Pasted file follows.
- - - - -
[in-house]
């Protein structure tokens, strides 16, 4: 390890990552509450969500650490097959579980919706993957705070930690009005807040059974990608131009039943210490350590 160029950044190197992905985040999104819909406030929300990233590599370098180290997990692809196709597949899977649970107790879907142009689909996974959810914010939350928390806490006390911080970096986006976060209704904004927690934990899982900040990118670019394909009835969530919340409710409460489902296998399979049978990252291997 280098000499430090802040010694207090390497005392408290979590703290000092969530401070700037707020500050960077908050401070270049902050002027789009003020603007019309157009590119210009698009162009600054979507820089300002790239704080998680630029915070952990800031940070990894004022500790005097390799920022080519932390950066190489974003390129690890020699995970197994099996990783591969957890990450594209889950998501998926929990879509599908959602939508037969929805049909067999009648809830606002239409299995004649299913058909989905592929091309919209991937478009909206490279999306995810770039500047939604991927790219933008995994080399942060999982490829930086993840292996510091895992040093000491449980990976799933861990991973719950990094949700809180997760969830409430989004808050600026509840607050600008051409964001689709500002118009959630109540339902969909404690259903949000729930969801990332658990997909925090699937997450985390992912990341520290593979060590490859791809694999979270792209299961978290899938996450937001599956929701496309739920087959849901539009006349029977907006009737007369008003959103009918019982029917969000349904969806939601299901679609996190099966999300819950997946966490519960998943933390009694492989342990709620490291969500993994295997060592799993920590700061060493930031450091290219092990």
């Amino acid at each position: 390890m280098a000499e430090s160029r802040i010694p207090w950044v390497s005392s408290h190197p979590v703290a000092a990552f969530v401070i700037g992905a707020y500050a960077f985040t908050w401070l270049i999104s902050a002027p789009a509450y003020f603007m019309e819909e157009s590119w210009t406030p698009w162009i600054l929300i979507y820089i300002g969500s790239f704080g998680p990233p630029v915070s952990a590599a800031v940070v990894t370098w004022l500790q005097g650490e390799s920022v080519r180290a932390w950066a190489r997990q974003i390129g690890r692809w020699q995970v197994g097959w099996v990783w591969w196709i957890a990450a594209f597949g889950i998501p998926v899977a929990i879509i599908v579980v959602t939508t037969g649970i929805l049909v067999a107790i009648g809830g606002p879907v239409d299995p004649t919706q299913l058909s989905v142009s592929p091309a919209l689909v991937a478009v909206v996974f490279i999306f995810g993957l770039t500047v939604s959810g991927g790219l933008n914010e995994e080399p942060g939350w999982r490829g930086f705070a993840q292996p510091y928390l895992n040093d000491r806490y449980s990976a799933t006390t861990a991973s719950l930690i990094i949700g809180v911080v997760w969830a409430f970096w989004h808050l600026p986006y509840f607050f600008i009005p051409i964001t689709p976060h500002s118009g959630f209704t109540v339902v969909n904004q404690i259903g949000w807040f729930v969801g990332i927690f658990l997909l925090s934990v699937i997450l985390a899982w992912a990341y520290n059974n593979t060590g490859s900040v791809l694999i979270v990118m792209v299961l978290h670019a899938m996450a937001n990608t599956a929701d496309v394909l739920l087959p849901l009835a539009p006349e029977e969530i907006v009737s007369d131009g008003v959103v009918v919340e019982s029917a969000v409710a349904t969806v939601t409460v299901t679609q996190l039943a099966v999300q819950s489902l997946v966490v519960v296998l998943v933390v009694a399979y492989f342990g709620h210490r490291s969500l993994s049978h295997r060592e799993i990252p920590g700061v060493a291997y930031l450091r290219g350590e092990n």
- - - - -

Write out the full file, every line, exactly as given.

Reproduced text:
[in-house]
């Protein structure tokens, strides 16, 4: 390890990552509450969500650490097959579980919706993957705070930690009005807040059974990608131009039943210490350590 160029950044190197992905985040999104819909406030929300990233590599370098180290997990692809196709597949899977649970107790879907142009689909996974959810914010939350928390806490006390911080970096986006976060209704904004927690934990899982900040990118670019394909009835969530919340409710409460489902296998399979049978990252291997 280098000499430090802040010694207090390497005392408290979590703290000092969530401070700037707020500050960077908050401070270049902050002027789009003020603007019309157009590119210009698009162009600054979507820089300002790239704080998680630029915070952990800031940070990894004022500790005097390799920022080519932390950066190489974003390129690890020699995970197994099996990783591969957890990450594209889950998501998926929990879509599908959602939508037969929805049909067999009648809830606002239409299995004649299913058909989905592929091309919209991937478009909206490279999306995810770039500047939604991927790219933008995994080399942060999982490829930086993840292996510091895992040093000491449980990976799933861990991973719950990094949700809180997760969830409430989004808050600026509840607050600008051409964001689709500002118009959630109540339902969909404690259903949000729930969801990332658990997909925090699937997450985390992912990341520290593979060590490859791809694999979270792209299961978290899938996450937001599956929701496309739920087959849901539009006349029977907006009737007369008003959103009918019982029917969000349904969806939601299901679609996190099966999300819950997946966490519960998943933390009694492989342990709620490291969500993994295997060592799993920590700061060493930031450091290219092990």
């Amino acid at each position: 390890m280098a000499e430090s160029r802040i010694p207090w950044v390497s005392s408290h190197p979590v703290a000092a990552f969530v401070i700037g992905a707020y500050a960077f985040t908050w401070l270049i999104s902050a002027p789009a509450y003020f603007m019309e819909e157009s590119w210009t406030p698009w162009i600054l929300i979507y820089i300002g969500s790239f704080g998680p990233p630029v915070s952990a590599a800031v940070v990894t370098w004022l500790q005097g650490e390799s920022v080519r180290a932390w950066a190489r997990q974003i390129g690890r692809w020699q995970v197994g097959w099996v990783w591969w196709i957890a990450a594209f597949g889950i998501p998926v899977a929990i879509i599908v579980v959602t939508t037969g649970i929805l049909v067999a107790i009648g809830g606002p879907v239409d299995p004649t919706q299913l058909s989905v142009s592929p091309a919209l689909v991937a478009v909206v996974f490279i999306f995810g993957l770039t500047v939604s959810g991927g790219l933008n914010e995994e080399p942060g939350w999982r490829g930086f705070a993840q292996p510091y928390l895992n040093d000491r806490y449980s990976a799933t006390t861990a991973s719950l930690i990094i949700g809180v911080v997760w969830a409430f970096w989004h808050l600026p986006y509840f607050f600008i009005p051409i964001t689709p976060h500002s118009g959630f209704t109540v339902v969909n904004q404690i259903g949000w807040f729930v969801g990332i927690f658990l997909l925090s934990v699937i997450l985390a899982w992912a990341y520290n059974n593979t060590g490859s900040v791809l694999i979270v990118m792209v299961l978290h670019a899938m996450a937001n990608t599956a929701d496309v394909l739920l087959p849901l009835a539009p006349e029977e969530i907006v009737s007369d131009g008003v959103v009918v919340e019982s029917a969000v409710a349904t969806v939601t409460v299901t679609q996190l039943a099966v999300q819950s489902l997946v966490v519960v296998l998943v933390v009694a399979y492989f342990g709620h210490r490291s969500l993994s049978h295997r060592e799993i990252p920590g700061v060493a291997y930031l450091r290219g350590e092990n």